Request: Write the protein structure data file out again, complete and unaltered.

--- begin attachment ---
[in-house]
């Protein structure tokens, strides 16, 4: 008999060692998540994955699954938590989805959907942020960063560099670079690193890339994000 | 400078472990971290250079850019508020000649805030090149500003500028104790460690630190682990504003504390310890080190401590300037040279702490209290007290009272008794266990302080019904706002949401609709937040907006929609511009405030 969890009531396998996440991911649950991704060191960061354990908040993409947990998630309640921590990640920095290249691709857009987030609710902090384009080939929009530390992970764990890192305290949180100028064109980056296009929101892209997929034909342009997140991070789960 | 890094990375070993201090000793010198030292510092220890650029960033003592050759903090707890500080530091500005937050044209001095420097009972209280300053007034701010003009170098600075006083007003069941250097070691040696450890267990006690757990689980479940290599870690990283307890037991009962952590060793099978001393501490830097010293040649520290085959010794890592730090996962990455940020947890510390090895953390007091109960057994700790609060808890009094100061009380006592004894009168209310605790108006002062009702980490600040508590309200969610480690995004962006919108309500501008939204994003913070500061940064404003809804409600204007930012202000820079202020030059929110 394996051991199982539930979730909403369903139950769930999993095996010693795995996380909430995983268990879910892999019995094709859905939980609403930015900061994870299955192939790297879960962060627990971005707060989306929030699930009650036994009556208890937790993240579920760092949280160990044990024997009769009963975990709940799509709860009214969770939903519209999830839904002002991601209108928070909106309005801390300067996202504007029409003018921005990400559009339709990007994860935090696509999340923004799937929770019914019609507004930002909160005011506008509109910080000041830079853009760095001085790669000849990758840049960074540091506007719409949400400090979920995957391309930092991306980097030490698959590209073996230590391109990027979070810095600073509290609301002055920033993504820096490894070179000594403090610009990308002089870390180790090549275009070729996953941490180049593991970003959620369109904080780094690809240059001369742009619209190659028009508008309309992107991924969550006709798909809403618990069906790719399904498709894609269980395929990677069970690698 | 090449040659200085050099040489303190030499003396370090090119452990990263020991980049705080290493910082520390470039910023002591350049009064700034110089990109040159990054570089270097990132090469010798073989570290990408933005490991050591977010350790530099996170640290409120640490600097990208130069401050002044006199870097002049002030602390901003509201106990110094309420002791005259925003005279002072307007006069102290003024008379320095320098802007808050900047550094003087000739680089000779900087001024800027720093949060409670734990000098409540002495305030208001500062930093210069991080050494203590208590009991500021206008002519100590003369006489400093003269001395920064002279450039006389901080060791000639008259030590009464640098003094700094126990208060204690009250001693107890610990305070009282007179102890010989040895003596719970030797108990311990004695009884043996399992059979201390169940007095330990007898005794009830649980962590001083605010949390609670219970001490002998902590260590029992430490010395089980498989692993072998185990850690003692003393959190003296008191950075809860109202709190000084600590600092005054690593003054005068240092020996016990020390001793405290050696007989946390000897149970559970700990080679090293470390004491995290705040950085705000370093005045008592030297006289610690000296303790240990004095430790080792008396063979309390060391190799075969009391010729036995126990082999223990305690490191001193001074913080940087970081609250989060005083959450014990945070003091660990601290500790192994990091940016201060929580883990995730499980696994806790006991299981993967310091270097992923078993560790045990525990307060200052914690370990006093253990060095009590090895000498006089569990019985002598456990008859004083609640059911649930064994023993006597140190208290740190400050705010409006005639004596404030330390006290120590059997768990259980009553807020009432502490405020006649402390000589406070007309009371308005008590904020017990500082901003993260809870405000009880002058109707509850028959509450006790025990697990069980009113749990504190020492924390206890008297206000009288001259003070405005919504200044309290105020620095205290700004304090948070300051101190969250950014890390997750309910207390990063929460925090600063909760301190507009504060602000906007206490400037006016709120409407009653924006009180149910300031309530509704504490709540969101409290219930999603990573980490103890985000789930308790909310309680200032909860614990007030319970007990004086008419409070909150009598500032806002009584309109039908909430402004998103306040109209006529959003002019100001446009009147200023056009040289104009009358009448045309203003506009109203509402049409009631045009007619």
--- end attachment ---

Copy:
[in-house]
């Protein structure tokens, strides 16, 4: 008999060692998540994955699954938590989805959907942020960063560099670079690193890339994000 | 400078472990971290250079850019508020000649805030090149500003500028104790460690630190682990504003504390310890080190401590300037040279702490209290007290009272008794266990302080019904706002949401609709937040907006929609511009405030 969890009531396998996440991911649950991704060191960061354990908040993409947990998630309640921590990640920095290249691709857009987030609710902090384009080939929009530390992970764990890192305290949180100028064109980056296009929101892209997929034909342009997140991070789960 | 890094990375070993201090000793010198030292510092220890650029960033003592050759903090707890500080530091500005937050044209001095420097009972209280300053007034701010003009170098600075006083007003069941250097070691040696450890267990006690757990689980479940290599870690990283307890037991009962952590060793099978001393501490830097010293040649520290085959010794890592730090996962990455940020947890510390090895953390007091109960057994700790609060808890009094100061009380006592004894009168209310605790108006002062009702980490600040508590309200969610480690995004962006919108309500501008939204994003913070500061940064404003809804409600204007930012202000820079202020030059929110 394996051991199982539930979730909403369903139950769930999993095996010693795995996380909430995983268990879910892999019995094709859905939980609403930015900061994870299955192939790297879960962060627990971005707060989306929030699930009650036994009556208890937790993240579920760092949280160990044990024997009769009963975990709940799509709860009214969770939903519209999830839904002002991601209108928070909106309005801390300067996202504007029409003018921005990400559009339709990007994860935090696509999340923004799937929770019914019609507004930002909160005011506008509109910080000041830079853009760095001085790669000849990758840049960074540091506007719409949400400090979920995957391309930092991306980097030490698959590209073996230590391109990027979070810095600073509290609301002055920033993504820096490894070179000594403090610009990308002089870390180790090549275009070729996953941490180049593991970003959620369109904080780094690809240059001369742009619209190659028009508008309309992107991924969550006709798909809403618990069906790719399904498709894609269980395929990677069970690698 | 090449040659200085050099040489303190030499003396370090090119452990990263020991980049705080290493910082520390470039910023002591350049009064700034110089990109040159990054570089270097990132090469010798073989570290990408933005490991050591977010350790530099996170640290409120640490600097990208130069401050002044006199870097002049002030602390901003509201106990110094309420002791005259925003005279002072307007006069102290003024008379320095320098802007808050900047550094003087000739680089000779900087001024800027720093949060409670734990000098409540002495305030208001500062930093210069991080050494203590208590009991500021206008002519100590003369006489400093003269001395920064002279450039006389901080060791000639008259030590009464640098003094700094126990208060204690009250001693107890610990305070009282007179102890010989040895003596719970030797108990311990004695009884043996399992059979201390169940007095330990007898005794009830649980962590001083605010949390609670219970001490002998902590260590029992430490010395089980498989692993072998185990850690003692003393959190003296008191950075809860109202709190000084600590600092005054690593003054005068240092020996016990020390001793405290050696007989946390000897149970559970700990080679090293470390004491995290705040950085705000370093005045008592030297006289610690000296303790240990004095430790080792008396063979309390060391190799075969009391010729036995126990082999223990305690490191001193001074913080940087970081609250989060005083959450014990945070003091660990601290500790192994990091940016201060929580883990995730499980696994806790006991299981993967310091270097992923078993560790045990525990307060200052914690370990006093253990060095009590090895000498006089569990019985002598456990008859004083609640059911649930064994023993006597140190208290740190400050705010409006005639004596404030330390006290120590059997768990259980009553807020009432502490405020006649402390000589406070007309009371308005008590904020017990500082901003993260809870405000009880002058109707509850028959509450006790025990697990069980009113749990504190020492924390206890008297206000009288001259003070405005919504200044309290105020620095205290700004304090948070300051101190969250950014890390997750309910207390990063929460925090600063909760301190507009504060602000906007206490400037006016709120409407009653924006009180149910300031309530509704504490709540969101409290219930999603990573980490103890985000789930308790909310309680200032909860614990007030319970007990004086008419409070909150009598500032806002009584309109039908909430402004998103306040109209006529959003002019100001446009009147200023056009040289104009009358009448045309203003506009109203509402049409009631045009007619």